old Ruthenian songs, on letters of emigrants and the srory of Karel Capek's
Horduba/."1 After becoming the first troupe to take all three major prizes at the
Edinburgh Fringe Festival (the Herald Angel, the Fringe First, and the Total
Theatre Awards) with Sclavi, and touring worldwide, Farm in the Cave brought
the piece to the Belfast Festival at Queen's University in late October 2007.
Belfast was a particularly poignant setting for the piece. While Dublin was
perhaps the recent center for Eastern European emigration, the peace
dividend in Northern Ireland has made Belfast an attractive alternative to an
increasingly saturated Dublin market. Farm in the Cave thus had a significant
local audience to draw from who were not only sympathetic to, but in a sense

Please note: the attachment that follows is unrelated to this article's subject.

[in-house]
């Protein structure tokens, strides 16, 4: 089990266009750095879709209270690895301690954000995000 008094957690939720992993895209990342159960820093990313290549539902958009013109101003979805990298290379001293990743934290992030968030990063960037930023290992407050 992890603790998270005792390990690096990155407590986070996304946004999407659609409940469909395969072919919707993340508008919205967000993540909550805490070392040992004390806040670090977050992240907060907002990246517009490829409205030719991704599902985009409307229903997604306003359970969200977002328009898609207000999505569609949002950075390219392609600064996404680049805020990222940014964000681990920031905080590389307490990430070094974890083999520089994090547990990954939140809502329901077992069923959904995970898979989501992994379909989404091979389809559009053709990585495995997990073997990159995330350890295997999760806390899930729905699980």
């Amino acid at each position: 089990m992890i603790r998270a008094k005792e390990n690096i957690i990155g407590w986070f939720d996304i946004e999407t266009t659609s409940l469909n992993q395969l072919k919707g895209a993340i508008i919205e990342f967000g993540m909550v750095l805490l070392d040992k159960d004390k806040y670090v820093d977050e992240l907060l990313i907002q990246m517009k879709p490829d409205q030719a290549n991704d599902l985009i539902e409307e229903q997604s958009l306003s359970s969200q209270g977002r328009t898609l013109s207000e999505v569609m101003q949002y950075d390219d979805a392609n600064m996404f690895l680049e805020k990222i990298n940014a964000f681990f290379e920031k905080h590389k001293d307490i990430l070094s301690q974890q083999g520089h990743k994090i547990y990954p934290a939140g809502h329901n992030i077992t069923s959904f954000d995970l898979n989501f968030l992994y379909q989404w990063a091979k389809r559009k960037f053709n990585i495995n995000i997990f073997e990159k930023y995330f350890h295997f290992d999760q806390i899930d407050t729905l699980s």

the subject of, the issues of the piece. Furthermore, as Dr. Eva Grosman
noted in a review of Sclavi for Belfast Todqy, "A Northern Irish audience cannot
but be sensitive to what they will see depicted here, for this experience has
been that of so many Irish emigrants and returned exiles. Northern Irish
90
Slavic and East European Performance Vol. 28, No. 2
Scfavi: The Song of an Emigrant, Farm in the Cave Theatre Studio,
Belfast Festival at Queen's University, October 2007
people have an experience they share with those they are called to welcome in
their midst today." 2
Composed and performed by a cast made up of Czechs, Slovaks,
Poles, Ukrainians, and Serbs, Sclavi largely eschews a textual approach to the
problems of emigration and return (which is fortunate, since I would have